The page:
1. Microeconomics: Introduction
  2. Microeconomics: A Brief History
  3. Microeconomics: Assumptions and Utility
  4. Microeconomics: Factors Of Consumer Decision-Making
  5. Microeconomics: Factors Of Business Decision-Making
  6. Microeconomics: Making Economic Decisions - Starting A Business
  7. Microeconomics: Microeconomics in Action
  8. Microeconomics: Conclusion

In most areas of human enterprise and endeavor, there's a big picture and a little picture – the macro and the micro. The macro looks at things through a wide-angle lens; the micro uses a narrow-focus lens. This is also true in economics and its two branches – macroeconomics and microeconomics.

In general, economics studies how individuals, businesses, governments and nations make choices on allocating resources to satisfy their wants and needs. Macroeconomics studies the large-scale phenomena in the national and global economies. These include central bank interest rates, national employment numbers, gross national product figures, trade deficits or surpluses, foreign currency exchange rates, and other major economic activity and data. (See also: Macroeconomics.)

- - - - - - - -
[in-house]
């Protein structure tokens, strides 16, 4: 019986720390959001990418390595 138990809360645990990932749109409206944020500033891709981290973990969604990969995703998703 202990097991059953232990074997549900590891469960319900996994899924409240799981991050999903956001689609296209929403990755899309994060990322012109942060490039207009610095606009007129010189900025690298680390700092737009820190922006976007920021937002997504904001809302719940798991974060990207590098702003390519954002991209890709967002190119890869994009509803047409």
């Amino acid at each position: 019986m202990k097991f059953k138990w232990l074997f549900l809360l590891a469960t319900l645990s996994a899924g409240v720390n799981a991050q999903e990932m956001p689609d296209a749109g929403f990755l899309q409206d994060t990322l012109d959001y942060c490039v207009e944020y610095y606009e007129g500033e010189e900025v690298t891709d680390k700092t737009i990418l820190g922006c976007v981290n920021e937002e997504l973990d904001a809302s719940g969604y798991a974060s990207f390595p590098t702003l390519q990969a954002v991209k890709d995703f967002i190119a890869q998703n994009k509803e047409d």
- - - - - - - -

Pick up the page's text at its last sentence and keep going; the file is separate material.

By contrast, microeconomics studies a limited, smaller area of economics, including the actions of individual consumers and businesses, and the processes they use to make economic decisions – buying, selling, the prices businesses charge for their goods and services and how many of these goods and services they produce and offer.

For example, microeconomic study reveals how start-up businesses  determine the competitively successful or unsuccessful pricing of their goods and services based on consumer needs and choices, market competition and other financial and economic formulas. Microeconomics also studies supply-demand ratios and its effect on consumer spending and business decision-making.

At the heart of consumer buying habits is the concept of utility, a classic economic idea that refers to the total satisfaction received from consuming a good or service. Because a consumer's feeling of satisfaction may be impossible to precisely quantify in actual numbers, the concept may seem impractical. But a reasonably close approximation is useful to businesses, and may also be useful to the individual consumer who can probably measure that feeling of satisfaction with a "gut" reaction. (For more, see: What is the Concept of Utility in Microeconomics?)

These concepts are explained in the following tutorial on microeconomics. The information is both practical and theoretical, and provides the reader with a big picture of small picture economics. 


Microeconomics: A Brief History
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